It should be noted that it is also in the 20 municipalities where the population grew the most in the last decade that at least doubled the revenue from real estate transactions. The case of Alcochete is the most glaring: here, IMT revenue increased by 894% between 2012 and 2021, mainly due to the sale of apartments and villas to Portuguese and foreigners, according to Expresso. The municipality of Vila do Bispo, in the Algarve, also accounted for over 609% of this revenue, data show. Here, the rise in revenue comes mainly from the sale of houses to foreigners, according to the mayor Rute Silva herself, quoted by the same outlet.

Yet, the opposite is also true. Many municipalities that recorded a population loss in the last decade saw IMT revenues rise between these two moments, the publication also indicates. One of the most notorious cases is that of Almeirim (Santarém): although the number of inhabitants contracted 5.84% between 2011 and 2021, the municipality saw revenues shoot up 1969% between 2012 and 2021. , Pedro Miguel Ribeiro, this jump in IMT revenue comes from the logistical businesses carried out in the area, as well as from the rise in house prices. Other examples are Mourão (Évora), Alcácer do Sal or Grândola (both in the district of Setúbal).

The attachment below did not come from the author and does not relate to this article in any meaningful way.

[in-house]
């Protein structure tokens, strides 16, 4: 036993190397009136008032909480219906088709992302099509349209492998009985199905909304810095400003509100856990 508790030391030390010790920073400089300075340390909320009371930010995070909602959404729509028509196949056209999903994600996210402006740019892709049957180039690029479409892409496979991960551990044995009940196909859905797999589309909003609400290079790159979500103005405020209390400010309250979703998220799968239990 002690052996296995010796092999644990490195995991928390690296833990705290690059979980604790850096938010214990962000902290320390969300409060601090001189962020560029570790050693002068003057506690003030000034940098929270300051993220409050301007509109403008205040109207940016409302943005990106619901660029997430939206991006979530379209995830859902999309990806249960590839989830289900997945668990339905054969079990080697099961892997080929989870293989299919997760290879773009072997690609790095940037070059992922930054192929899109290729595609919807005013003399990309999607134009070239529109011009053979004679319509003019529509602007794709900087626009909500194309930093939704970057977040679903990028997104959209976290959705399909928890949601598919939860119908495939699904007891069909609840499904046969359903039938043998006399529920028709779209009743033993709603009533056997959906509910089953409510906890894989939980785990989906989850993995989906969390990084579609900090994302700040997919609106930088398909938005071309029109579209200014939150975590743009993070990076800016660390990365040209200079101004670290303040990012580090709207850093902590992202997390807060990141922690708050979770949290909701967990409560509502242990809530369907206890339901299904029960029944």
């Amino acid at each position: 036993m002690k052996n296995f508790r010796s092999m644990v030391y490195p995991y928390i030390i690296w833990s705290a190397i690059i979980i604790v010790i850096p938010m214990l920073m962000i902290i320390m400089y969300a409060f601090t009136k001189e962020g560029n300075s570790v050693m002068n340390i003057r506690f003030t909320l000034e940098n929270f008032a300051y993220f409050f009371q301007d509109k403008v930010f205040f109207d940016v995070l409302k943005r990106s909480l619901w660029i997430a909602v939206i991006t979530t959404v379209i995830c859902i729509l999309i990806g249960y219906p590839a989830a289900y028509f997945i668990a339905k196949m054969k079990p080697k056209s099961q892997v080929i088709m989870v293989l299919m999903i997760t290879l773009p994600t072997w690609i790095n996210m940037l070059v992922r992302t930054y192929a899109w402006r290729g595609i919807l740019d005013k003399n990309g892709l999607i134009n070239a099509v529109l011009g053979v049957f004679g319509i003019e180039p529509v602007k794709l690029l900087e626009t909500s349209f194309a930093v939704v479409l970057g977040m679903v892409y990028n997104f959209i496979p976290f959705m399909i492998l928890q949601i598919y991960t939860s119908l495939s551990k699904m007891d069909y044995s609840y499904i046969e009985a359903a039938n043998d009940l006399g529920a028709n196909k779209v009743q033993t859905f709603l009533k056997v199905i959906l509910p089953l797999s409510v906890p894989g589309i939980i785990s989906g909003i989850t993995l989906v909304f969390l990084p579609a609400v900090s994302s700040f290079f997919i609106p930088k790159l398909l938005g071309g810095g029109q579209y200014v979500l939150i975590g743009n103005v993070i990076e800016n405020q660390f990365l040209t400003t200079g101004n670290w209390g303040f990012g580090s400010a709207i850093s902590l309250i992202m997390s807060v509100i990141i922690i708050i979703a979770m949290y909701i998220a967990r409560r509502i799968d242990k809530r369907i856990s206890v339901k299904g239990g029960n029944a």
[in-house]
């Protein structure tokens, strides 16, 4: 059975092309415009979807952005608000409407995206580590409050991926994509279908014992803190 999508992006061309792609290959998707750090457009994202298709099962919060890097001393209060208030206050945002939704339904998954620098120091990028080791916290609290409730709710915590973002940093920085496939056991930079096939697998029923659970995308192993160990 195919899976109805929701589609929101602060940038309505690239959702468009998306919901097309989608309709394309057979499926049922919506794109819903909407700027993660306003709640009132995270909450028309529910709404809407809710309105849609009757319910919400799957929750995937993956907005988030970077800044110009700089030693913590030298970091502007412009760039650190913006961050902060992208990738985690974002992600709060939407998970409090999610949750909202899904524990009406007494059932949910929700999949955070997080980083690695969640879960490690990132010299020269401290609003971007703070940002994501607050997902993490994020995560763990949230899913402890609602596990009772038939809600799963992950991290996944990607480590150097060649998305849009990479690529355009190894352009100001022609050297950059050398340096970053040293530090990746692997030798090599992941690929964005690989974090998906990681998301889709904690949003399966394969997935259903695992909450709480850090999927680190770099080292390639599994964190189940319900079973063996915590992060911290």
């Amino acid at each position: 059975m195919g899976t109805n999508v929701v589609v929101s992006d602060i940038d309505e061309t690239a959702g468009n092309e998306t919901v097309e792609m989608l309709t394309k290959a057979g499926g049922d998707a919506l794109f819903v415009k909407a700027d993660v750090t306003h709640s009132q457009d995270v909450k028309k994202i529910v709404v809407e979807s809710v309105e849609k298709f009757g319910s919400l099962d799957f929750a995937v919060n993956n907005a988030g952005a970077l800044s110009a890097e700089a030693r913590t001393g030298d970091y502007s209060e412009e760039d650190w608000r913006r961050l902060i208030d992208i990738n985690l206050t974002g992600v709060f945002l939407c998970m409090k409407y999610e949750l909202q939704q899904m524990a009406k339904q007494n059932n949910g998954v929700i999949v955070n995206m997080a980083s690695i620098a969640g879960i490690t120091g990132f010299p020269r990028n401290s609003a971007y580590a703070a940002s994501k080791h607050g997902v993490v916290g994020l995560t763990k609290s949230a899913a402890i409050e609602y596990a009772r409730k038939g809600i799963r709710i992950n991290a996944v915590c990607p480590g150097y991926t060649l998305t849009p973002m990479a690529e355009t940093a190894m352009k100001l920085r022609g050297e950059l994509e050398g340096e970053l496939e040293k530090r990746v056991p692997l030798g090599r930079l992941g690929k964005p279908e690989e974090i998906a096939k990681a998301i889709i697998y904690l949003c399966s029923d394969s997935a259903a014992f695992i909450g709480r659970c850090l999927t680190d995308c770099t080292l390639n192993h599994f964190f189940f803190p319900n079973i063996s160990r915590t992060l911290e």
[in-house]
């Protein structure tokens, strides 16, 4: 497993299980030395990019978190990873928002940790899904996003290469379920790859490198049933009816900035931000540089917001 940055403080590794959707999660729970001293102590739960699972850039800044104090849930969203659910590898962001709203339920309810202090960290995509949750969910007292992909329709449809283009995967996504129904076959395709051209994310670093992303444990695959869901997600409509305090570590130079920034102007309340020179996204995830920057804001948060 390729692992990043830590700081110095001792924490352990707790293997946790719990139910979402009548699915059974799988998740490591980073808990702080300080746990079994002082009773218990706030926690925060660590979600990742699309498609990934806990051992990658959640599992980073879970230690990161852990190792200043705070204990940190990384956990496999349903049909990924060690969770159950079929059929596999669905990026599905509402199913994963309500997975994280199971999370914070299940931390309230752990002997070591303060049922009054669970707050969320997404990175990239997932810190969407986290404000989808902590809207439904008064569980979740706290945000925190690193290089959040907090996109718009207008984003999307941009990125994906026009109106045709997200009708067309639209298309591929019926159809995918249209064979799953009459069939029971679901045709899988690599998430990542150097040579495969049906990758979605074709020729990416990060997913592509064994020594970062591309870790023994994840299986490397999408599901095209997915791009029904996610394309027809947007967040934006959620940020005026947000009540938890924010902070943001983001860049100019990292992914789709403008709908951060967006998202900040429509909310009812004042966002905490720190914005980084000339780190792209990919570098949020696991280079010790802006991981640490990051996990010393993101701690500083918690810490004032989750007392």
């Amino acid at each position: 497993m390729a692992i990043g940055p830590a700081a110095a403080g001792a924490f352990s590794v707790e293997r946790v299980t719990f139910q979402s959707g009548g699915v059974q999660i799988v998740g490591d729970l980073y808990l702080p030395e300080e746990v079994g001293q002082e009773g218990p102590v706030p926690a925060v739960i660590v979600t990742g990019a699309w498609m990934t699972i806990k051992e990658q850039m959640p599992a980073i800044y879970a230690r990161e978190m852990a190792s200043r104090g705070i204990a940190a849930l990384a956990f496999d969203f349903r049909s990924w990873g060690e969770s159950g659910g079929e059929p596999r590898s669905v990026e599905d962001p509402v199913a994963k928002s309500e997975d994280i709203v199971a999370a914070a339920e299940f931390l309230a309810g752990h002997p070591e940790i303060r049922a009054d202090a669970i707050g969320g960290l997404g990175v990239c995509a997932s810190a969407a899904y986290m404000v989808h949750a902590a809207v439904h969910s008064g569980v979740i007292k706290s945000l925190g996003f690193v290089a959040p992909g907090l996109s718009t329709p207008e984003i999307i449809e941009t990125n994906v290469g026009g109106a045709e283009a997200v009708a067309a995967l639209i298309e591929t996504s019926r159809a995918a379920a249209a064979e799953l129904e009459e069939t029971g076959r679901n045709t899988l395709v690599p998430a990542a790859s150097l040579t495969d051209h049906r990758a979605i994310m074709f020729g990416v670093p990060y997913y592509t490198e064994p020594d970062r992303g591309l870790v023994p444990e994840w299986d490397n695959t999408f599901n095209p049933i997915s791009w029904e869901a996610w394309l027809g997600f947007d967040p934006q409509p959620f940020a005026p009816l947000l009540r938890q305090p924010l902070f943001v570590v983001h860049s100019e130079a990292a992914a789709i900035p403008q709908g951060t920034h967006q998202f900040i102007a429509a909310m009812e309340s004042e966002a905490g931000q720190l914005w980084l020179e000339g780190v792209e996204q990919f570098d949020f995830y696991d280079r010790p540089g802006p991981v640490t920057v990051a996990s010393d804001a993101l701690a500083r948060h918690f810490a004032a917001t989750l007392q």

The increase in IMT revenue at national level – and in most municipalities – can be explained by several reasons, from the rise in house prices to greater housing purchases, both by Portuguese and foreigners in the last decade. Added to these factors are the sale of land for construction and transactions in the field of commercial real estate (for commercial, logistical or even tourism purposes). And without forgetting the purchase of second homes, Local Accommodation and transactions carried out with a view to obtaining gold visas.

Source: Idealista